That's right. And I'll tell you an experiment we actually have done and we use this today... this is real, is that we have taken 30 sophisticated large systems that recognize images of objects. These systems actually exist, these models exist out in the community. They're based on 20 layers of perceptrons, neural net perceptrons, multi-layer perceptrons, very sophisticated, took people a long time to build those. And what we did, we did apply transfer learning, because what we want the system to learn is not the object or the images. We want them to learn...We're in the business of communication, [so] we want them to learn in a cell site, in a radio site when you go up a tower and look at the tower, what is each piece, what object is it looking at? This is basically a wire, and this may be a rod, and this may be the radio unit, and we want this system to learn not only what the object is, what's wrong with the object.

So what we did, we actually applied transfer learning using these systems that were built on cats and dogs and others and we changed one layer, only the last layer in the neural net, to learn something that's very specific to AT&T and we were amazingly successful in doing so. So yes, these systems don't know how to generalize to any form of intelligence, they don't. But they are able to keep some learning, some intelligence they've learned from a different task, and with some minimal effort and training, you can get it to do a new task.

So tell me about AT&T Labs. I can imagine your charter must be very big because AT&T touches so many aspects of people's lives. So tell me about AT&T Labs.

So AT&T Labs was created decades ago. Its root goes back to AT&T Bell Labs. This is where UNIX and C++ and the transistors were invented. In fact, the early work on artificial intelligence did come from AT&T Bell Labs by Claude Shannon in the ‘50s. And AI has been something very dear to us because it's all about: ‘How do you use data to do smart and intelligent automation at scale?’

We are a large business, we serve a 100 plus million wireless customers. We serve businesses, we serve our broadband customers with entertainment and advertising. And so we have a very broad business and as part of this business, for us to succeed, it's about scale. So we do a lot of AI work to build the network of AT&T to build... there's a lot in the news today about 5G.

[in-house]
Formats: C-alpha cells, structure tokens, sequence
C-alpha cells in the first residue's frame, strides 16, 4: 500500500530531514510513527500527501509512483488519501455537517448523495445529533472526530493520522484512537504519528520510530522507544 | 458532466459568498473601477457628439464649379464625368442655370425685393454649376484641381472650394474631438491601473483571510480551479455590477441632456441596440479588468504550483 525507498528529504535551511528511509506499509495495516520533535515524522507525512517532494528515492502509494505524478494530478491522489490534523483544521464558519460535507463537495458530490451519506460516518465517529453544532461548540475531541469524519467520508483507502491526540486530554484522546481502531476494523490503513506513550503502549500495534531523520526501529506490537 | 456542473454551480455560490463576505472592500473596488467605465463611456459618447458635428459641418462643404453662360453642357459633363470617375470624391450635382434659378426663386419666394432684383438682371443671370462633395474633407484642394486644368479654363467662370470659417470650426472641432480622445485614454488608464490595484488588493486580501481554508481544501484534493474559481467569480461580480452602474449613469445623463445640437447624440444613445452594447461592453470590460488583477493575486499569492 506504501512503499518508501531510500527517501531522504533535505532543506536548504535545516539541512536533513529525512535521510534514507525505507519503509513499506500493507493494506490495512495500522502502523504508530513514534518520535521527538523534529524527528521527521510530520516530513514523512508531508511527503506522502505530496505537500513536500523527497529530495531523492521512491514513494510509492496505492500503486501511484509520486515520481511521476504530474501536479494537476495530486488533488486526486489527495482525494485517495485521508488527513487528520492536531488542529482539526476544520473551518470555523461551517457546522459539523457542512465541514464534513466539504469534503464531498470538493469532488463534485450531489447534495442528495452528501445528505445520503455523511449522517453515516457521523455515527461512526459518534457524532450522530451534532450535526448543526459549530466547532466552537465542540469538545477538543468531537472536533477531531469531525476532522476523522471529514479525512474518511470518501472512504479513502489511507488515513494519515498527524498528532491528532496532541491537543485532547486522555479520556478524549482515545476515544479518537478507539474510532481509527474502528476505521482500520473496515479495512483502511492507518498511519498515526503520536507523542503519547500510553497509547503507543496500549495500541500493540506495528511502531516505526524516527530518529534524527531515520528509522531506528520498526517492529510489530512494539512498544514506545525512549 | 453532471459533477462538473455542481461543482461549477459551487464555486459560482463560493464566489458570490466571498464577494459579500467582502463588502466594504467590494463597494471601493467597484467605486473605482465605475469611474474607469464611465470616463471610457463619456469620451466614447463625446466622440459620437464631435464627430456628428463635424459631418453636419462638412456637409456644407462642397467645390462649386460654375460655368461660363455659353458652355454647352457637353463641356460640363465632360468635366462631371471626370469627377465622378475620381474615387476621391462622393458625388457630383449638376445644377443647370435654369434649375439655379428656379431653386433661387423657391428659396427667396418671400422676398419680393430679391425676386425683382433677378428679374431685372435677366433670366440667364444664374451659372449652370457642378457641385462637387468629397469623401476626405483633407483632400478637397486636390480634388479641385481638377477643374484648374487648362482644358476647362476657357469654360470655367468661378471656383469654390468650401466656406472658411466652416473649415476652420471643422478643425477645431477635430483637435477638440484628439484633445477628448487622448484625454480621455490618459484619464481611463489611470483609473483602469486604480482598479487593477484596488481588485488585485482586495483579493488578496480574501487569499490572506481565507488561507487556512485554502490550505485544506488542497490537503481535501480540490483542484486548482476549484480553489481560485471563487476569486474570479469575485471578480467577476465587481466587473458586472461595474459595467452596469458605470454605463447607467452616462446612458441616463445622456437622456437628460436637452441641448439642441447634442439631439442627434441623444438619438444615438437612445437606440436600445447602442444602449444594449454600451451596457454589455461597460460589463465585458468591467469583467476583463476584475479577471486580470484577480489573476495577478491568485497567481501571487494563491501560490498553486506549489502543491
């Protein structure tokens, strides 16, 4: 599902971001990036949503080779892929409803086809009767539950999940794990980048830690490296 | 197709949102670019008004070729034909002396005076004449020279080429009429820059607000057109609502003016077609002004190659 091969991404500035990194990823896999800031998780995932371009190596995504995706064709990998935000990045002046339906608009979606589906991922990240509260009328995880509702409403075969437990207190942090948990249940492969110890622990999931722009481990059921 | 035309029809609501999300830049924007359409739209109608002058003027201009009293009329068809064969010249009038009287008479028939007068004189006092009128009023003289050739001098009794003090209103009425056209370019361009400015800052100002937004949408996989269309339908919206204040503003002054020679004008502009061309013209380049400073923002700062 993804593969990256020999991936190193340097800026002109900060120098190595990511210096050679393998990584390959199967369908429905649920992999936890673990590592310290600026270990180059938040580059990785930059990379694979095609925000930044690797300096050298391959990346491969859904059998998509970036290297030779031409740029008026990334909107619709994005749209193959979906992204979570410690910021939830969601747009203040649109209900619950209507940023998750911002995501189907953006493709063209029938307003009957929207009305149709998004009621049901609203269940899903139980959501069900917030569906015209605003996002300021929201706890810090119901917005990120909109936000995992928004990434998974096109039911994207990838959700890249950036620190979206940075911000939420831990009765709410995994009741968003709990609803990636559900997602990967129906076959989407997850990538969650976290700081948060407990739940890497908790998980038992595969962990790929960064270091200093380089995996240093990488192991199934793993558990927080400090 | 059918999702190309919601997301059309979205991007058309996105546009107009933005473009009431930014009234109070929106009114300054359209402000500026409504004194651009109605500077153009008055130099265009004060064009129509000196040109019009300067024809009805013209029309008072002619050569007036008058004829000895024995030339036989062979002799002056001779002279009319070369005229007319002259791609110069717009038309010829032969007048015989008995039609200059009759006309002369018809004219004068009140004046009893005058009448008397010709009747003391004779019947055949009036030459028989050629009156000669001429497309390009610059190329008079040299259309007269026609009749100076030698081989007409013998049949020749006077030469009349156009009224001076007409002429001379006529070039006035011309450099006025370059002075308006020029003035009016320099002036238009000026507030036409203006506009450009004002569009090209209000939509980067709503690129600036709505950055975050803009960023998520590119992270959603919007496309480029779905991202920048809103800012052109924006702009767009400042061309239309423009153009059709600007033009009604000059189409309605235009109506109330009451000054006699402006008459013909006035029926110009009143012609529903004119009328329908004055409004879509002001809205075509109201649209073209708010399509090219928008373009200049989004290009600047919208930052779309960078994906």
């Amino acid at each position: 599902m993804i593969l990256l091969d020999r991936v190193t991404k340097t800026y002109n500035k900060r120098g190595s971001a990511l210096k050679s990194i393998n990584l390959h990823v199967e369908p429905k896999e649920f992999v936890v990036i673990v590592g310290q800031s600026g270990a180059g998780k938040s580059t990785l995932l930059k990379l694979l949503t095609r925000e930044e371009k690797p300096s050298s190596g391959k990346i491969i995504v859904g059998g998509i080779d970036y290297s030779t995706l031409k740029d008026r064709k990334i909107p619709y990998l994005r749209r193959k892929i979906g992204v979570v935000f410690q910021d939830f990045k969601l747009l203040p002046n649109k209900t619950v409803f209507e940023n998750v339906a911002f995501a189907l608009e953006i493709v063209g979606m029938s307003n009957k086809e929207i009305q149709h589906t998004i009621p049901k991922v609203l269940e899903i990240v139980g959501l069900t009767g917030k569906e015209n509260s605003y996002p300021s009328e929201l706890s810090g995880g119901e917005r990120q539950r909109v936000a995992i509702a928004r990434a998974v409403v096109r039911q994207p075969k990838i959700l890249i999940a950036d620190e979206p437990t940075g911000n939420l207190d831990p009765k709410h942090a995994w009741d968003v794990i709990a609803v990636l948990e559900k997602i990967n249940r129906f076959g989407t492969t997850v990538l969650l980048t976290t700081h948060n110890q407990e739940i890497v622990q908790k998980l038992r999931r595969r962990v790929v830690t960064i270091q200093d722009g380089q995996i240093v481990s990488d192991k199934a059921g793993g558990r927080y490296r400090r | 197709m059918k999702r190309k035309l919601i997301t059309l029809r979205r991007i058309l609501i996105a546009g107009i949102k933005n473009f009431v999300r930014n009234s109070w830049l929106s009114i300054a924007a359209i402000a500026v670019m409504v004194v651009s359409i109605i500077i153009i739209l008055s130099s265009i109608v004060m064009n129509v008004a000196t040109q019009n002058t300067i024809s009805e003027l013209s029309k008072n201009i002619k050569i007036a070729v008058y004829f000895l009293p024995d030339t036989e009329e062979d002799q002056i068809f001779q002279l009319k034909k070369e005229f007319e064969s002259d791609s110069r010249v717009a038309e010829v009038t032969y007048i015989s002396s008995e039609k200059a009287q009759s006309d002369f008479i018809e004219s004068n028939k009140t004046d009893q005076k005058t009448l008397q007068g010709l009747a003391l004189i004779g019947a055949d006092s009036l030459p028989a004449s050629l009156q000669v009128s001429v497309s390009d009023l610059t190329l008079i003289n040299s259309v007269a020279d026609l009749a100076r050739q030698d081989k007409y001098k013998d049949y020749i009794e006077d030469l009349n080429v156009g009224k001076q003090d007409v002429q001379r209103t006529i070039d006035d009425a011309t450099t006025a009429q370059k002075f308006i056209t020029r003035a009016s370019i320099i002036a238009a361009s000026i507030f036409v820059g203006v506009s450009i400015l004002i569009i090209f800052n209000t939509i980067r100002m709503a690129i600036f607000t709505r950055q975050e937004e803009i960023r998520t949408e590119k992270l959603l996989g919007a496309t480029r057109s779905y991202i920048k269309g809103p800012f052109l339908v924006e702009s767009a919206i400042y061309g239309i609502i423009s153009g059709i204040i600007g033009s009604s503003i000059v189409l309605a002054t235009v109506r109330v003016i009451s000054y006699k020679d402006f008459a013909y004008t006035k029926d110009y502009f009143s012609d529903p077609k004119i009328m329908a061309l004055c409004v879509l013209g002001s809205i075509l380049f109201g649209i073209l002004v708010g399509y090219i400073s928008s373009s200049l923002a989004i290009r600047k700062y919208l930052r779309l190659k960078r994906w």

We are using AI to build 5G. 5G is all about many, many small cells and a lot of computes sitting in your backyard following you. The design, the production, the automation of that is we're applying these AI capabilities to enable us to scale, because at the scale we're looking at to do in the United States, it's just prohibitive to have enough humans to be able to design the network to be able to optimize the traffic where it's required every second of the day, and to be able to place these cells wherever it's needed, and the compute wherever it's needed around the clock.

You mentioned Claude Shannon. He was a fascinating guy. He wrote a paper in '49 or '50 about how a computer could play chess, and it was kind of a really watershed event, because up until that moment, computers were really good calculators and they manipulated numbers. And then one day Claude Shannon says, here's how you could teach one how to play chess, and that kind of mental leap gave us the world we have today where it's like, oh all these other things can be reduced to math.

So you would like to say that Claude Shannon did something that wasn't necessarily – you would almost say that was pure science in a way. I mean AT&T Bell Labs wasn't working on a chess-playing computer or anything. So I'm curious, is everything you do applied science? Do you only take on projects that you can say, “ah, this is why this would be useful to us” or are you up doing stuff out there that you don't even know—if it will ever touch your business?

It's a really good question. I think that when Claude Shannon was working on the chess game, he was also working on information theory. This is what he's famous for, which by the way, gave birth to the digital age. We would not be in existence today with what digital communication, ones and zeros and bytes going around our network, without him. He invented that. He's the one who invented the electric mouse that's actually the core of how AI started of a mouse learning how to navigate through a maze.

What people don't understand is that Claude Shannon did those – we have actually a museum in New Jersey with a lot of his inventions—he did them for a purpose. It wasn't just he was interested; to him, it was a hobby; but he actually had a purpose for that. If he solved this, he had an interest of where this will go. Same thing with us at AT&T Labs is that we have very broad interests.

Our business is communication and entertainment and, frankly, there are an infinite number of problems we work on today that have implication on our business. Some of them may be a little far out. It may be three to five to seven years away; some of them are within the next 12 to 24 months. But we do have to do that, we have to look at things not only for today, we are actually inventing some things that may only be in use five, seven years from now. So that's the beauty of the AT&T Labs: it's very business focused on today, but it also has the capacity to [be] looking at three, five, seven years from now to ensure that this space of communication and entertainment continues to thrive in the world.